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U.S. recognition elates Md. Baltic community THE SOVIET CRISIS


Gintaras Buivys has always considered himself to be a Lithuanian citizen, even though U.S. immigration records officially list him as "stateless." Now, that designation may be about to change.

Mr. Buivys, a 41-year-old engineering technician who lives in Canton, was born in a displaced-persons camp in Germany, the son of a Lithuanian couple who fled their country after it was annexed by the Soviet Union. He came to the United States with his parents when he was 7 months old but never became a U.S. citizen.

"I never opted to take U.S. citizenship which was offered me because I always hoped this day might come," Mr. Buivys said yesterday as he joined several hundred other Baltimore-area Lithuanians who celebrated the long-awaited U.S. recognition of their homeland as an official member of the family of nations.

"I feel like there is going to be an opportunity to return home now," he said. "I think my parents' journey, which began when they left Lithuania, is about to end."

But along with the joy was a measure of frustration that it had taken so long -- not only for Lithuania, but for the two other Baltic republics, Latvia and Estonia. President Bush announced yesterday that the United States is prepared to establish diplomatic relations with the three countries, which were annexed by the Soviet Union in 1940.

Len Latkovski, a Latvian who is a professor of history at Hood College in Frederick, came to this country in 1950 and has visited his homeland annually since 1985.

A member of the American Latvian Catholic Association and the Latgalian Research Institute, Mr. Latkovski said he was "very happy with the U.S. recognition, but it was belated."

"I don't think President Bush had any other choice," Mr. Latkovski said. "If he waited, Congress would have given him trouble for it. Recognition is important, but after Europe and Japan acted, it was just a matter of time for the U.S. It was not a bold move."

The Latvian community in Maryland is relatively small, but there are an estimated 2,000 Estonians in the state and about 20,000 people of Lithuanian descent in the Baltimore area.

"President Bush's announcement was terribly long in coming, but it is a welcome development," said Ago Ambre, 61, an immigrant from Estonia who lives in Silver Spring.

"Now, the real work of nation-building starts," said Mr. Ambre, who founded the Estonian American Fund Inc., which has sent textbooks and medical supplies to Estonia. Mr. Ambre said Marylanders of Estonian descent will celebrate the event Saturday at Estonian House in Baltimore.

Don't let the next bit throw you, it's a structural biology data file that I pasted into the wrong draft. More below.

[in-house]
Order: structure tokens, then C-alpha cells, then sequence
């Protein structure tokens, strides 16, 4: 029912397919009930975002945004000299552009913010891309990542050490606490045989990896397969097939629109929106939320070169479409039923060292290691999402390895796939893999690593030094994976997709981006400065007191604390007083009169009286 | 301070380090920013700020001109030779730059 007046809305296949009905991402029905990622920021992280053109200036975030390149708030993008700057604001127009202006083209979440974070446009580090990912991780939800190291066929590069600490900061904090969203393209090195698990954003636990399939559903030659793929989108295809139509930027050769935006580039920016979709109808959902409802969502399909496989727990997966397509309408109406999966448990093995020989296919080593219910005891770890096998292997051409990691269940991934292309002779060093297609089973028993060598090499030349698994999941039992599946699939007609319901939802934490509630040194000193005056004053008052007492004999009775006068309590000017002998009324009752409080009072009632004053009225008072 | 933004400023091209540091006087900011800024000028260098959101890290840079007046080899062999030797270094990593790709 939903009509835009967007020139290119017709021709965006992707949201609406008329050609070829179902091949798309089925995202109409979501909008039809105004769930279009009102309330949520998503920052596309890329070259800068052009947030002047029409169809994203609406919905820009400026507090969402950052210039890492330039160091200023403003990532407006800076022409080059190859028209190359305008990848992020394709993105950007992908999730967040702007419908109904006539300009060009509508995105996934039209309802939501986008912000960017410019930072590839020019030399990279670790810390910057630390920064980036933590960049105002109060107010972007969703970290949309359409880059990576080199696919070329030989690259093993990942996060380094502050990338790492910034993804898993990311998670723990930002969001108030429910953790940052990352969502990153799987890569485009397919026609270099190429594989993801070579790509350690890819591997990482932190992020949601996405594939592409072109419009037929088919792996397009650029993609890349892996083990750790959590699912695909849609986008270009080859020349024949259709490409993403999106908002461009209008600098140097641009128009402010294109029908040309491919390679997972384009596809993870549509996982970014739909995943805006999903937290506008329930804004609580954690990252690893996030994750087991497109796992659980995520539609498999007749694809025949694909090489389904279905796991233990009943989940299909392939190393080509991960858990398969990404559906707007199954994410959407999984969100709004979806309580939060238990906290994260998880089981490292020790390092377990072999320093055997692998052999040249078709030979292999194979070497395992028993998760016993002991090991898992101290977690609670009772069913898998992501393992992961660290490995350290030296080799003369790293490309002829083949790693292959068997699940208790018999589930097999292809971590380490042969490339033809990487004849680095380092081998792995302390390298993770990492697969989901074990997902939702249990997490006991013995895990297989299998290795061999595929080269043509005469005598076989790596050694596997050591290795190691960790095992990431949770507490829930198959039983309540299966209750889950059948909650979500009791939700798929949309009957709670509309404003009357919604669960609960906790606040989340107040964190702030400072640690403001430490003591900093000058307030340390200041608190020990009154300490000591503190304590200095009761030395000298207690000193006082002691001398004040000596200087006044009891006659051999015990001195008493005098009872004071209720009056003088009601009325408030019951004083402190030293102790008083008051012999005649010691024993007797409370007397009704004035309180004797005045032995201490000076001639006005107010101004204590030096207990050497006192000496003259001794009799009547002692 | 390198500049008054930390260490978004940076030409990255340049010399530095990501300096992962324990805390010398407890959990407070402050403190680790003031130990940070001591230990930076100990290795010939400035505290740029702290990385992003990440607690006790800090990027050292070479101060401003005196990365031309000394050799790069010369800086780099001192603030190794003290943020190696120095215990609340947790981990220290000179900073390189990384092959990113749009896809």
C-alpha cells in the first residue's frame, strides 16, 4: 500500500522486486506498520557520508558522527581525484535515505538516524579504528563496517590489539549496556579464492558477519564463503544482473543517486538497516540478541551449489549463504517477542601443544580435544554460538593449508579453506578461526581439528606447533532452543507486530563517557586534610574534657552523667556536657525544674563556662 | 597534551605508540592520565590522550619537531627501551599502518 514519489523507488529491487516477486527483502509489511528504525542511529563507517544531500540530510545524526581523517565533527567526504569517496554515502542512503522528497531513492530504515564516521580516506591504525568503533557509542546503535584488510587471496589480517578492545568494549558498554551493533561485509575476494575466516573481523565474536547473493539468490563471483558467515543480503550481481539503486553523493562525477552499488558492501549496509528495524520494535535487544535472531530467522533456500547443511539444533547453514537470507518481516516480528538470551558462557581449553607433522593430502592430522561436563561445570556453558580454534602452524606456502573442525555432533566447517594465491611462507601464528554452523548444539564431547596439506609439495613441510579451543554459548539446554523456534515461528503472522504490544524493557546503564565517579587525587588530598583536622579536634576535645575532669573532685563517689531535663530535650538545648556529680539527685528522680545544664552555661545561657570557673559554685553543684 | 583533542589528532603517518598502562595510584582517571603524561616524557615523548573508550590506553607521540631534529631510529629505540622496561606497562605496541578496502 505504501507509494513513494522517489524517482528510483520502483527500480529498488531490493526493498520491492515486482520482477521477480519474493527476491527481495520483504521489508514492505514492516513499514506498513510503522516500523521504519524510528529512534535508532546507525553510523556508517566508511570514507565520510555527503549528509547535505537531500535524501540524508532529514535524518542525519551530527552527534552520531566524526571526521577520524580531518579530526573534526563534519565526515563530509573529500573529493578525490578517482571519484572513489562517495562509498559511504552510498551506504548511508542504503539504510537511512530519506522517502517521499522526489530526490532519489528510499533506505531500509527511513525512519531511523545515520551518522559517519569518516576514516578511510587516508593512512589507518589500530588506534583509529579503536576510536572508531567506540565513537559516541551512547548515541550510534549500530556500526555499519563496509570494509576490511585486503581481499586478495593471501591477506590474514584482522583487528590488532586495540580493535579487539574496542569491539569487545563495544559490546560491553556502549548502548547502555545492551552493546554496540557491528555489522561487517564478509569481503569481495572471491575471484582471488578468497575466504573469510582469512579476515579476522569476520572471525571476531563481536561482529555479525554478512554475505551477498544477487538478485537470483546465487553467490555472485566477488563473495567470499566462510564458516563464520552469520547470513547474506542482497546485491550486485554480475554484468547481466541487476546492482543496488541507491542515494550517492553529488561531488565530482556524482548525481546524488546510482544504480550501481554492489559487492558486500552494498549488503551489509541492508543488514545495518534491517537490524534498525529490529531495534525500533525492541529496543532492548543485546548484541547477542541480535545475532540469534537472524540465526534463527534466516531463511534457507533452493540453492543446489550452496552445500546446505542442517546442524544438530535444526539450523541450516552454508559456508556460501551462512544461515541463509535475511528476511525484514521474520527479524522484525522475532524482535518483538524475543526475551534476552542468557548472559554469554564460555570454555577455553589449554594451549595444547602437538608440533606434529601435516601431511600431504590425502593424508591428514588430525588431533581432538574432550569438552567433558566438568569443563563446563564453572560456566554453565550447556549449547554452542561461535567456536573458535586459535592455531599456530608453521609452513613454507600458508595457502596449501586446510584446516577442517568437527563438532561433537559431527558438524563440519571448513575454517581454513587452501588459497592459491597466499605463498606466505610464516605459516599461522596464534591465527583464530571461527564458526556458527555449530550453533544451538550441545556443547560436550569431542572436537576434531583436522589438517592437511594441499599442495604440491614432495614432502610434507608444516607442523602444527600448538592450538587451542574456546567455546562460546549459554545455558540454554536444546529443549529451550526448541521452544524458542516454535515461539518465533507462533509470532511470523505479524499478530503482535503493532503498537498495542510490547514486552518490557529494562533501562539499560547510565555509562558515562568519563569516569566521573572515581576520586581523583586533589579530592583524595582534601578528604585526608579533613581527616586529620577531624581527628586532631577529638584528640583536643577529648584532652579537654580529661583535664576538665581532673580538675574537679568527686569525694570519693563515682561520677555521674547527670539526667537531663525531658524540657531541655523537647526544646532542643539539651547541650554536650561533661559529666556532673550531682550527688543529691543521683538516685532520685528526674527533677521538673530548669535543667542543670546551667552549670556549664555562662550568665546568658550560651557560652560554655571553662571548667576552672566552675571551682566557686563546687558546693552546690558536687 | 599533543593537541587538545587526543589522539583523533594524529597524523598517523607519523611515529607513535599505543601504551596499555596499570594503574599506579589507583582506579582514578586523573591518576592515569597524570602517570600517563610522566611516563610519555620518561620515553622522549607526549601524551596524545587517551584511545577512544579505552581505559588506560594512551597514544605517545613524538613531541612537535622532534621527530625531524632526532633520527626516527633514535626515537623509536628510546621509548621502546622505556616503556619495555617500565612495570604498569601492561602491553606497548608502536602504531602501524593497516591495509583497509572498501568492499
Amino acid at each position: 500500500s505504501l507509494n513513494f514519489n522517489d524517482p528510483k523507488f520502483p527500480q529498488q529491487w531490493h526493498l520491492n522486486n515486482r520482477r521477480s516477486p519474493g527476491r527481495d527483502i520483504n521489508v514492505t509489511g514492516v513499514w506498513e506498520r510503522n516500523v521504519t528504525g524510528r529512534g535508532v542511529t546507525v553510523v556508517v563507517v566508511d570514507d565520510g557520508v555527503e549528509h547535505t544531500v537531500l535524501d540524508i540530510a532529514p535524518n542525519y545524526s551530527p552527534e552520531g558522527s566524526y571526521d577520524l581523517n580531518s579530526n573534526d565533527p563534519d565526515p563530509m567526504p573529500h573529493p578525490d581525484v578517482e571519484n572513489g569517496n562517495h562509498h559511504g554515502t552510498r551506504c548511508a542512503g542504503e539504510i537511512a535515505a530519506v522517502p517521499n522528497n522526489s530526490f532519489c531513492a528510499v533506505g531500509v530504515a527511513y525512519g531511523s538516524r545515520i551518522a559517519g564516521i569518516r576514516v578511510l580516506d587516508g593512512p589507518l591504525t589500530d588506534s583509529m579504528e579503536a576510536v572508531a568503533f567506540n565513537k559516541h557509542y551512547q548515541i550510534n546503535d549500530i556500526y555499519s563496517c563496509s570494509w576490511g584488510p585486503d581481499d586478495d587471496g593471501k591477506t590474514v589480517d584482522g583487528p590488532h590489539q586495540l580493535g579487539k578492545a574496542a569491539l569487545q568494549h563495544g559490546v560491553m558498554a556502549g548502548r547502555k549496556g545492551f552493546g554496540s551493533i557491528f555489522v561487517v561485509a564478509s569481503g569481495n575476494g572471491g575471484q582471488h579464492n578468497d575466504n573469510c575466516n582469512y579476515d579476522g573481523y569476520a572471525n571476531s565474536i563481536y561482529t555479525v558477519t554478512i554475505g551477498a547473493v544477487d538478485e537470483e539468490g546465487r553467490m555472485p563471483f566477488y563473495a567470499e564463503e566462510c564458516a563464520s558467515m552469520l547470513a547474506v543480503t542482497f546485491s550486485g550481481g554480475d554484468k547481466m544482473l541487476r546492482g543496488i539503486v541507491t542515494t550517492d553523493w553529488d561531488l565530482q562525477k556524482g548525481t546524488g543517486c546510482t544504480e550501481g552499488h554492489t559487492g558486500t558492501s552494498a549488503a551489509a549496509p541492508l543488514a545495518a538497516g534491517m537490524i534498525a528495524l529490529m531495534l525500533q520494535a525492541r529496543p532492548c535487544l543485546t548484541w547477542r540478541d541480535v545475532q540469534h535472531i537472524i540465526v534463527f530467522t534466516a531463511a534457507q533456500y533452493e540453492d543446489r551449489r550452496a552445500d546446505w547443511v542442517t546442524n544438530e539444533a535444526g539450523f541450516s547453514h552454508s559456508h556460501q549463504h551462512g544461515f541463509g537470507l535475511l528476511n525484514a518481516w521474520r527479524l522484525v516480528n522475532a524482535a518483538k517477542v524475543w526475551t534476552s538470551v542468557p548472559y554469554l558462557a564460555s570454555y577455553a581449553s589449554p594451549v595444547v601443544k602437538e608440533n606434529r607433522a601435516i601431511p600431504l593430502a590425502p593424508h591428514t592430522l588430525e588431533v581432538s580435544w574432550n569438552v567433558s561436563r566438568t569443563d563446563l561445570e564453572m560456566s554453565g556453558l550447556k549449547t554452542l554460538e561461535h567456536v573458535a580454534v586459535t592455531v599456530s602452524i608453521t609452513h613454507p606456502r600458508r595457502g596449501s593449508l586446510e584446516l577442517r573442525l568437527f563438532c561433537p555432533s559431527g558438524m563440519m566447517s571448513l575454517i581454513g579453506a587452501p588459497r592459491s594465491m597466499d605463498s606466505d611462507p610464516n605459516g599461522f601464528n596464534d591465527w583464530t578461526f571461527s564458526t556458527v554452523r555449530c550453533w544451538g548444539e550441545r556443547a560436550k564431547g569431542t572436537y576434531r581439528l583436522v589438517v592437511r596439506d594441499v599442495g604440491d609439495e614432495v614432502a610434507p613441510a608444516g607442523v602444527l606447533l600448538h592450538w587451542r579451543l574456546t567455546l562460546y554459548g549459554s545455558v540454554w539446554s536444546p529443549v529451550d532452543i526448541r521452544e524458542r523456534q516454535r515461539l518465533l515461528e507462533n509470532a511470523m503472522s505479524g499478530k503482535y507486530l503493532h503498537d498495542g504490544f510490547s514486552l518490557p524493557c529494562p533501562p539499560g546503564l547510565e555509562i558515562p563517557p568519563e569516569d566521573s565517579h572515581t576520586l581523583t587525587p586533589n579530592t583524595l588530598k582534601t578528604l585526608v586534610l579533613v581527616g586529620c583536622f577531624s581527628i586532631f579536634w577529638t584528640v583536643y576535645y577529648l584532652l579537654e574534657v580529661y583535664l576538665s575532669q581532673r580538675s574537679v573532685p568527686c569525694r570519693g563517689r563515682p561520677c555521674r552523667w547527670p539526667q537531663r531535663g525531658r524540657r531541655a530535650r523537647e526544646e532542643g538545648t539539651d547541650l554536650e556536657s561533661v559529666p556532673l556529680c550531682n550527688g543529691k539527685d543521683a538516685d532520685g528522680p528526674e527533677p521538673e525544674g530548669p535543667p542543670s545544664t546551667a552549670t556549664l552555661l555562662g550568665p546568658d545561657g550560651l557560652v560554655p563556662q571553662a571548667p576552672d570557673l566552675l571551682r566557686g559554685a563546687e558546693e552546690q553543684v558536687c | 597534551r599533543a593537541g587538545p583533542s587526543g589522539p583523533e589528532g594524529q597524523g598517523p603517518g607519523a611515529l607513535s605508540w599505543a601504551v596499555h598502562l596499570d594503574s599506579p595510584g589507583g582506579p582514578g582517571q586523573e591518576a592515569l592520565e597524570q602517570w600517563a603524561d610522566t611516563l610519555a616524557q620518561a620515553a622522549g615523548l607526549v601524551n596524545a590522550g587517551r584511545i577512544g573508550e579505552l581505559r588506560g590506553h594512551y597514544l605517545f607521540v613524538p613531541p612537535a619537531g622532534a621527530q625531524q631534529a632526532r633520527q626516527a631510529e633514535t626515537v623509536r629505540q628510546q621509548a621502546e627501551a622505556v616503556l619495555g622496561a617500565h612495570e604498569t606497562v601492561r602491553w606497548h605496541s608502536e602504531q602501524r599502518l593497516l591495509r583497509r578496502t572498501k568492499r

For Maryland's Lithuanian community, the time to party was last night -- and that, for some, came three days late. The celebration at Lithuanian Hall in the 800 block of Hollins Street had been scheduled for Friday night in anticipation of a statement from the president then. But the announcement did not come, and the partygoers left disappointed.

Last night, the hall was draped in yellow, green and red, the Lithuanian national colors, and a sign read: "Free at Last." Those who came ate and sang Lithuanian songs while discussing what had happened and what might lie ahead.

"It is about time that the president acted," said Onile Sestokas, a Catonsville resident and physician who is chairwoman of the Free Lithuania Committee. "I am concerned that it took so long for the U.S. to act and I was disappointed we were the last to do so. But, it is the frosting on the cake, and U.S. recognition provides a measure of security against those forces that might want to undermine Lithuania's democracy."

For the past 16 months, Dr. Sestokas has devoted virtually all her free time to lobbying and cajoling the U.S. government to recognize Lithuania. Now, she says, the Free Lithuania Committee is ready to take on a new role.

"We now have to plan ahead to help Lithuania become a strong pluralistic nation with a free market economy," she said.

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